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Thanks to changes in tax law six years ago, several of the largest pharmaceutical companies saw their tax rates fall substantially, but they also reported that most of their profits were shifted offshore in an effort to avoid paying U.S. taxes, according to a memo by a U.S. Senate Committee.

Specifically, the average effective tax rate for seven of the biggest drugmakers fell by 40% — dropping to 11.6% in 2020, down from 19.6% in 2016. In 2017, a new law was passed that permanently lowered corporate tax rates from 35% to 21%. Meanwhile, many of the largest pharmaceutical companies reported that 75% of their profits came from overseas.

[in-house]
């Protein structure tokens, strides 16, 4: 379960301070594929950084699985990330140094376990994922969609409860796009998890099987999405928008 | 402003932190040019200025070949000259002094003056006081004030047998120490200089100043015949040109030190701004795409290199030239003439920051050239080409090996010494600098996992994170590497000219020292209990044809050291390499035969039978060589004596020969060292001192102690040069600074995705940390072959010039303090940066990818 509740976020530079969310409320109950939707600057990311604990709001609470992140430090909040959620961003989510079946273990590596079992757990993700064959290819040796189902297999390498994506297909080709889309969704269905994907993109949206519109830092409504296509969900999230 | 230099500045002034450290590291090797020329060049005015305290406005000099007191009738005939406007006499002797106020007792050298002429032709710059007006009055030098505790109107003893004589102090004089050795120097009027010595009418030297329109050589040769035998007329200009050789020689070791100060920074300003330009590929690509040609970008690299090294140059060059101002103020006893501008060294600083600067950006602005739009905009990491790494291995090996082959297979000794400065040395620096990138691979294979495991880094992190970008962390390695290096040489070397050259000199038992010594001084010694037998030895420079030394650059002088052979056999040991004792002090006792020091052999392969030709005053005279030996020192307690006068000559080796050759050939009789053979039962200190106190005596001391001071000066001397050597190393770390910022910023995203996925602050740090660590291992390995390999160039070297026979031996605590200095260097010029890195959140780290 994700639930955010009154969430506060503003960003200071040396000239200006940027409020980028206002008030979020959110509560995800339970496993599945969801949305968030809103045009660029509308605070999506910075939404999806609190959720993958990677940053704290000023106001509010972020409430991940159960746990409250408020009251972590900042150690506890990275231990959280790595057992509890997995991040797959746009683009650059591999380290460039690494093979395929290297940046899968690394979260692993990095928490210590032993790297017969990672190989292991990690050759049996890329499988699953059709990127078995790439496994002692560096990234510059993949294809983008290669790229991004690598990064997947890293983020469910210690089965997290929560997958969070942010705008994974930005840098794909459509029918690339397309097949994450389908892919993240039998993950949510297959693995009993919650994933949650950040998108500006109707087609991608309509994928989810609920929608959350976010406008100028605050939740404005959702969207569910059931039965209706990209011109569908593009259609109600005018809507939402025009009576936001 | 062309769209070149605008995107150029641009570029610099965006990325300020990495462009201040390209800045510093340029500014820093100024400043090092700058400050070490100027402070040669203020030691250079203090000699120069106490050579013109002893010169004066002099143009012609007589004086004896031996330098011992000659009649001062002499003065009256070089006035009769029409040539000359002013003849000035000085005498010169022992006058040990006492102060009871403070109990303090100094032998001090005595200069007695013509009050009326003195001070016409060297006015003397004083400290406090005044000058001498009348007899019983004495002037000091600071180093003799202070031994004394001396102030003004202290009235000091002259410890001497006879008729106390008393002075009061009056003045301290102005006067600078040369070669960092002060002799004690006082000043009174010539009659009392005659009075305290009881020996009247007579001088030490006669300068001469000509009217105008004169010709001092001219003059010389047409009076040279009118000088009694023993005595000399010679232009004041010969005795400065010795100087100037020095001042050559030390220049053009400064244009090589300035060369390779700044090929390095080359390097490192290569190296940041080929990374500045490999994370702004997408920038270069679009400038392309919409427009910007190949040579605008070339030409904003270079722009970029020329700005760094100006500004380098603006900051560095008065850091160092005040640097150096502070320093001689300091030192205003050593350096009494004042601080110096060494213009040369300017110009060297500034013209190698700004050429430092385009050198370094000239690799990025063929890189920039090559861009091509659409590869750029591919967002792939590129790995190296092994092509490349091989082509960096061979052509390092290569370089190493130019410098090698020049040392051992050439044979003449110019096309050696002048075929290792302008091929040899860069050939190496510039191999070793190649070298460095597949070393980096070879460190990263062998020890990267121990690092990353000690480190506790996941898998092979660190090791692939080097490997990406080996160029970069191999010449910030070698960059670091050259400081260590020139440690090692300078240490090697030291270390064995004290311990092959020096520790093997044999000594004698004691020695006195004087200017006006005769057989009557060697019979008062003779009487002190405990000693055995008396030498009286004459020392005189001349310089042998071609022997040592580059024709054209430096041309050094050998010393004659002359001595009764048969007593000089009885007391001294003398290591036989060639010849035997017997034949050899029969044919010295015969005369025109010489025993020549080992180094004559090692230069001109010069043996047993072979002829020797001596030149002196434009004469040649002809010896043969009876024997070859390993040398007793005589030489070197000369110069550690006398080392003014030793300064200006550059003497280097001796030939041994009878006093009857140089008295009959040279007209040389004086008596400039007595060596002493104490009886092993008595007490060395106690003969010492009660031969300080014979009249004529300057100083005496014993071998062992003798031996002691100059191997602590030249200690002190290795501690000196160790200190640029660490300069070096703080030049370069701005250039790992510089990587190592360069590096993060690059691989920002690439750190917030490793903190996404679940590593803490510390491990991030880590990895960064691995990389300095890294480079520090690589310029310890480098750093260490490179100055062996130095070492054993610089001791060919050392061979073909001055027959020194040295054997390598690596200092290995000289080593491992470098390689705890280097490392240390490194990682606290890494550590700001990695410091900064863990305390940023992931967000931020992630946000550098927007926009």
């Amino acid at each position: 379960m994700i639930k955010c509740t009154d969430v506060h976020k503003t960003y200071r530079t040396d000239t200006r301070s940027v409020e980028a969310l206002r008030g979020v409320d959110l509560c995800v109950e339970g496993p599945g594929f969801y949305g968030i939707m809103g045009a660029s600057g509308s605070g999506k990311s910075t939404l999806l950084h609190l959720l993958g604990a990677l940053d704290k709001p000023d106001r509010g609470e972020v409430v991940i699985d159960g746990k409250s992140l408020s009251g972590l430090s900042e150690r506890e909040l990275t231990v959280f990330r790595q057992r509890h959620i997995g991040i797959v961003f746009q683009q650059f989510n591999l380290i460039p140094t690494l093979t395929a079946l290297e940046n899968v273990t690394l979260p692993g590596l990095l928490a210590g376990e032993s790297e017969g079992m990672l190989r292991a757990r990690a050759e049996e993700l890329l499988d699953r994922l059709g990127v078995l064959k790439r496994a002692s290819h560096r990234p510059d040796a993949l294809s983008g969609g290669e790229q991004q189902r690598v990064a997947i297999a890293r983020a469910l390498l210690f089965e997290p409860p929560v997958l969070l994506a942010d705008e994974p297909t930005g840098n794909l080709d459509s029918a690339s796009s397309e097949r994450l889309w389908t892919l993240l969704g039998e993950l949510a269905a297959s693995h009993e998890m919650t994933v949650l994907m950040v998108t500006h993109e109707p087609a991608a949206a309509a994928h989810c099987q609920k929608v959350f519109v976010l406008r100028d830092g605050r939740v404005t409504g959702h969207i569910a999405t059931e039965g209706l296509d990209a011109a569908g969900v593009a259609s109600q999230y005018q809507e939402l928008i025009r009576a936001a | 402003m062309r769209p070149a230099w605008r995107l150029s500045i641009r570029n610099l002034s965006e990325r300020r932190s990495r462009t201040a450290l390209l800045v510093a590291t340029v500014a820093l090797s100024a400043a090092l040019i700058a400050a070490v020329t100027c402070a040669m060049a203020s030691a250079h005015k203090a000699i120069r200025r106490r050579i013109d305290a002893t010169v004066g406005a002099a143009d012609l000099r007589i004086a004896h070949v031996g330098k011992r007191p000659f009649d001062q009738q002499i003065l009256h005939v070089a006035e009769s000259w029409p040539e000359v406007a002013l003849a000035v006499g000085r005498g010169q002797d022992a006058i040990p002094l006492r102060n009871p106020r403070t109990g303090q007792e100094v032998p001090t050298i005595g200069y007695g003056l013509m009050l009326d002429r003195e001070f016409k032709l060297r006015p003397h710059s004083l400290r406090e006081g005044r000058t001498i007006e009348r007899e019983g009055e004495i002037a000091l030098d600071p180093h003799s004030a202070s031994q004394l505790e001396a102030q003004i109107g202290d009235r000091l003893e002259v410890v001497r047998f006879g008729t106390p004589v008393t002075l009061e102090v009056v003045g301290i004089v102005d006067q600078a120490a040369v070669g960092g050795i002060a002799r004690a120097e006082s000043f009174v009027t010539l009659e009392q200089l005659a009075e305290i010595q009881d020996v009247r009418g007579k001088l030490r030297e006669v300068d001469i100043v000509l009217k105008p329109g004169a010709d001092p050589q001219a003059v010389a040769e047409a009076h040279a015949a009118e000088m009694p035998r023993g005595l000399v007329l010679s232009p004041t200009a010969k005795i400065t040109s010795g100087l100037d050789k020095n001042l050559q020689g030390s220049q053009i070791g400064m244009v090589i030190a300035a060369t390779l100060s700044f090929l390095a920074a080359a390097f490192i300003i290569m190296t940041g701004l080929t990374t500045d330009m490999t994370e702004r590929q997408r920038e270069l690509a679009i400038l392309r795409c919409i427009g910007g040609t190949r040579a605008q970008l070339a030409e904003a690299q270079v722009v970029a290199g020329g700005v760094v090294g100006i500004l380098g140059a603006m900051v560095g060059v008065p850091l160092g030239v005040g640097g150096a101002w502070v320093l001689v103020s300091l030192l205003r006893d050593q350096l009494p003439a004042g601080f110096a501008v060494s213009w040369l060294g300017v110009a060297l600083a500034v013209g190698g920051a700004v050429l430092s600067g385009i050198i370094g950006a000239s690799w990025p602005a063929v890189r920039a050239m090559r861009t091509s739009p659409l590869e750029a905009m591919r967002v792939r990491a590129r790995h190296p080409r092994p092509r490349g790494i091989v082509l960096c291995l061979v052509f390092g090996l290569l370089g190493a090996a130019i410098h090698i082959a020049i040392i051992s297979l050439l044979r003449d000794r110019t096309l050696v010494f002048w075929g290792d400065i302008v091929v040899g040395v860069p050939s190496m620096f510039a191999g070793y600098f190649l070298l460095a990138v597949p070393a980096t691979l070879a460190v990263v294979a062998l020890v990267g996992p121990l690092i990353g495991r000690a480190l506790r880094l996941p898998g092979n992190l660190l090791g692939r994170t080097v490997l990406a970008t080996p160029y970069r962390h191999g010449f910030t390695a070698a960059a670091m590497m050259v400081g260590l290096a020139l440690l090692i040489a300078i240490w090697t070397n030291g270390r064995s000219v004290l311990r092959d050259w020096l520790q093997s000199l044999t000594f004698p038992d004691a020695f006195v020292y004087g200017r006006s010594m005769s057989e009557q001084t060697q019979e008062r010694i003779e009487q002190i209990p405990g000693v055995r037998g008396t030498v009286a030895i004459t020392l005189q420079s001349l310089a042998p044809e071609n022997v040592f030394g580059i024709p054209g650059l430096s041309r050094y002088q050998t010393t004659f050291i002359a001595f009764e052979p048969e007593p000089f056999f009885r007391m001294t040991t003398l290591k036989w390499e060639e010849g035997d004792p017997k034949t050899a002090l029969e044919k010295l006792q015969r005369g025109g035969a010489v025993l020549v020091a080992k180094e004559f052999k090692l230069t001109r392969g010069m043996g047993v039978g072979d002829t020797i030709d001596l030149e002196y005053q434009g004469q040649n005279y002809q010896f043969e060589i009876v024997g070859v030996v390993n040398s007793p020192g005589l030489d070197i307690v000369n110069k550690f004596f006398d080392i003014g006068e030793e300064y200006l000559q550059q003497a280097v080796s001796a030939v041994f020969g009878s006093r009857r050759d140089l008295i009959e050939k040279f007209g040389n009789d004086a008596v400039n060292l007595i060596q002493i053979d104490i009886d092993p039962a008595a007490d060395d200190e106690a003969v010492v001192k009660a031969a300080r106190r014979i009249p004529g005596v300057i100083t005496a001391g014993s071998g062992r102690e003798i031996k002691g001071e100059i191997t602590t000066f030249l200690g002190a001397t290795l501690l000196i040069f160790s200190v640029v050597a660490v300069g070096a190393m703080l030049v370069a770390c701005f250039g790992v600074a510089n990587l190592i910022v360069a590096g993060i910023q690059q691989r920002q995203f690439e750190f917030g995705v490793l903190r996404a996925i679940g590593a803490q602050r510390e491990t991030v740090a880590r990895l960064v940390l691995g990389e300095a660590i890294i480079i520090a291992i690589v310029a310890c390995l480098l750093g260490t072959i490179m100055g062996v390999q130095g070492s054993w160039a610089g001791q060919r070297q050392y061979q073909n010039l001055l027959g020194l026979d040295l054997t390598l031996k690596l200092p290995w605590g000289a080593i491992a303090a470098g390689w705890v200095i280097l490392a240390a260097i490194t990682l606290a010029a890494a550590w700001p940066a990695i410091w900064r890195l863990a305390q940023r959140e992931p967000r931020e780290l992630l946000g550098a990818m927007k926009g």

“There’s no question that the tax system was broken prior to 2017, but instead of fixing it, Republicans gave Big Pharma a green light for some of the most aggressive tax gaming highly trained accountants can dream up,” said Ron Wyden, who chairs the U.S. Senate Finance Committee and has been probing industry tax practices. He called the tax rates “astonishingly low.”

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